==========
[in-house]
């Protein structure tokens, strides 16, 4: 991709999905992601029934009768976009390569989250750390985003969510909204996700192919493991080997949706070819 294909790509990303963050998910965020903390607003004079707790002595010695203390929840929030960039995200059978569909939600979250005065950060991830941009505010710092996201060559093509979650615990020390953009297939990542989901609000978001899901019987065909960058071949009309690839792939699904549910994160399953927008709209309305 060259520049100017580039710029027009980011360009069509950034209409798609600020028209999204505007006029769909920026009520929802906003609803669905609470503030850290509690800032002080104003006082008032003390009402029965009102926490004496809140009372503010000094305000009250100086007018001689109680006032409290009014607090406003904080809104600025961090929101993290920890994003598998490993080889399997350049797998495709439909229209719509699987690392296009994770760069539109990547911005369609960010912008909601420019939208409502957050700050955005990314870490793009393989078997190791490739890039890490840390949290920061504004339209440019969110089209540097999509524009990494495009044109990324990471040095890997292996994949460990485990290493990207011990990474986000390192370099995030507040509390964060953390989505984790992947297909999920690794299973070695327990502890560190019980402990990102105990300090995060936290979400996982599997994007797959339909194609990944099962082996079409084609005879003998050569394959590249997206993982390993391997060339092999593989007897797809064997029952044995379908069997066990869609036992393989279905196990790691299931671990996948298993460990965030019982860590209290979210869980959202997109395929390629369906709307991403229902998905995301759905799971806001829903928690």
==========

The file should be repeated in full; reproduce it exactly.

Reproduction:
[in-house]
């Protein structure tokens, strides 16, 4: 991709999905992601029934009768976009390569989250750390985003969510909204996700192919493991080997949706070819 294909790509990303963050998910965020903390607003004079707790002595010695203390929840929030960039995200059978569909939600979250005065950060991830941009505010710092996201060559093509979650615990020390953009297939990542989901609000978001899901019987065909960058071949009309690839792939699904549910994160399953927008709209309305 060259520049100017580039710029027009980011360009069509950034209409798609600020028209999204505007006029769909920026009520929802906003609803669905609470503030850290509690800032002080104003006082008032003390009402029965009102926490004496809140009372503010000094305000009250100086007018001689109680006032409290009014607090406003904080809104600025961090929101993290920890994003598998490993080889399997350049797998495709439909229209719509699987690392296009994770760069539109990547911005369609960010912008909601420019939208409502957050700050955005990314870490793009393989078997190791490739890039890490840390949290920061504004339209440019969110089209540097999509524009990494495009044109990324990471040095890997292996994949460990485990290493990207011990990474986000390192370099995030507040509390964060953390989505984790992947297909999920690794299973070695327990502890560190019980402990990102105990300090995060936290979400996982599997994007797959339909194609990944099962082996079409084609005879003998050569394959590249997206993982390993391997060339092999593989007897797809064997029952044995379908069997066990869609036992393989279905196990790691299931671990996948298993460990965030019982860590209290979210869980959202997109395929390629369906709307991403229902998905995301759905799971806001829903928690």